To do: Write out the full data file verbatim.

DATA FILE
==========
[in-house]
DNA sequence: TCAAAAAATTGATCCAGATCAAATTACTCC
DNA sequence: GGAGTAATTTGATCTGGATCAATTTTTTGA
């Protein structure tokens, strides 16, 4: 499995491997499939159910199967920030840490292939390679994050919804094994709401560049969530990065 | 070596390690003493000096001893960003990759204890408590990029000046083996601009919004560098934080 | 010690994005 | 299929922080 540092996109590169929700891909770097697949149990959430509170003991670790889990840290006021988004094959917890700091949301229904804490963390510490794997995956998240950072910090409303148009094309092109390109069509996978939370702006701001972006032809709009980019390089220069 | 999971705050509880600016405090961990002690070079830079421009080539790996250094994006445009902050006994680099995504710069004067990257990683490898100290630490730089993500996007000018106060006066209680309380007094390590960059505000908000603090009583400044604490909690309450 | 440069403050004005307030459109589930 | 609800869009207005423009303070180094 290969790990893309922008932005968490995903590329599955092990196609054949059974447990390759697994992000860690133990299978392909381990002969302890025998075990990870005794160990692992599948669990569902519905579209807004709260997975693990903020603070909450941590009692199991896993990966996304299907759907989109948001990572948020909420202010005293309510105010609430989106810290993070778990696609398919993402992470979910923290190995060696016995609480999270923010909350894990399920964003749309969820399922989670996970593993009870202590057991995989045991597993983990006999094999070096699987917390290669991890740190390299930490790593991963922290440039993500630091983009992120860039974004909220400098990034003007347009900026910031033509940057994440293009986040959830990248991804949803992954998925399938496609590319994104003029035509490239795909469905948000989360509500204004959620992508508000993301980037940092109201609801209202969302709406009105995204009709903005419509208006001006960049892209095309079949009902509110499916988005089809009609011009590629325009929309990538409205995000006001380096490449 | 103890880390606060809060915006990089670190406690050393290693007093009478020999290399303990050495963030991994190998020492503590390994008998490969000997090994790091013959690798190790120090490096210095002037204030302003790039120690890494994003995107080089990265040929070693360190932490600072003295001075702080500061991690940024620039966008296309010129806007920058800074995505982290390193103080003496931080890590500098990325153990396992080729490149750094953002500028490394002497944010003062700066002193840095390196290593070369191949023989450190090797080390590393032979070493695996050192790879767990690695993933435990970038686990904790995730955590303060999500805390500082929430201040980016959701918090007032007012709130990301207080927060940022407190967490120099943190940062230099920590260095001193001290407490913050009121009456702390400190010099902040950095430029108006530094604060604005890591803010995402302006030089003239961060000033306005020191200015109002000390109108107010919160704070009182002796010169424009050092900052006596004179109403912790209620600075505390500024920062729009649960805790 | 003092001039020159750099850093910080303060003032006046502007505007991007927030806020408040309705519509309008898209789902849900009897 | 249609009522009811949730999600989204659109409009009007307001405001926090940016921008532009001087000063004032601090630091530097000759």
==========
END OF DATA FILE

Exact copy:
[in-house]
DNA sequence: TCAAAAAATTGATCCAGATCAAATTACTCC
DNA sequence: GGAGTAATTTGATCTGGATCAATTTTTTGA
């Protein structure tokens, strides 16, 4: 499995491997499939159910199967920030840490292939390679994050919804094994709401560049969530990065 | 070596390690003493000096001893960003990759204890408590990029000046083996601009919004560098934080 | 010690994005 | 299929922080 540092996109590169929700891909770097697949149990959430509170003991670790889990840290006021988004094959917890700091949301229904804490963390510490794997995956998240950072910090409303148009094309092109390109069509996978939370702006701001972006032809709009980019390089220069 | 999971705050509880600016405090961990002690070079830079421009080539790996250094994006445009902050006994680099995504710069004067990257990683490898100290630490730089993500996007000018106060006066209680309380007094390590960059505000908000603090009583400044604490909690309450 | 440069403050004005307030459109589930 | 609800869009207005423009303070180094 290969790990893309922008932005968490995903590329599955092990196609054949059974447990390759697994992000860690133990299978392909381990002969302890025998075990990870005794160990692992599948669990569902519905579209807004709260997975693990903020603070909450941590009692199991896993990966996304299907759907989109948001990572948020909420202010005293309510105010609430989106810290993070778990696609398919993402992470979910923290190995060696016995609480999270923010909350894990399920964003749309969820399922989670996970593993009870202590057991995989045991597993983990006999094999070096699987917390290669991890740190390299930490790593991963922290440039993500630091983009992120860039974004909220400098990034003007347009900026910031033509940057994440293009986040959830990248991804949803992954998925399938496609590319994104003029035509490239795909469905948000989360509500204004959620992508508000993301980037940092109201609801209202969302709406009105995204009709903005419509208006001006960049892209095309079949009902509110499916988005089809009609011009590629325009929309990538409205995000006001380096490449 | 103890880390606060809060915006990089670190406690050393290693007093009478020999290399303990050495963030991994190998020492503590390994008998490969000997090994790091013959690798190790120090490096210095002037204030302003790039120690890494994003995107080089990265040929070693360190932490600072003295001075702080500061991690940024620039966008296309010129806007920058800074995505982290390193103080003496931080890590500098990325153990396992080729490149750094953002500028490394002497944010003062700066002193840095390196290593070369191949023989450190090797080390590393032979070493695996050192790879767990690695993933435990970038686990904790995730955590303060999500805390500082929430201040980016959701918090007032007012709130990301207080927060940022407190967490120099943190940062230099920590260095001193001290407490913050009121009456702390400190010099902040950095430029108006530094604060604005890591803010995402302006030089003239961060000033306005020191200015109002000390109108107010919160704070009182002796010169424009050092900052006596004179109403912790209620600075505390500024920062729009649960805790 | 003092001039020159750099850093910080303060003032006046502007505007991007927030806020408040309705519509309008898209789902849900009897 | 249609009522009811949730999600989204659109409009009007307001405001926090940016921008532009001087000063004032601090630091530097000759």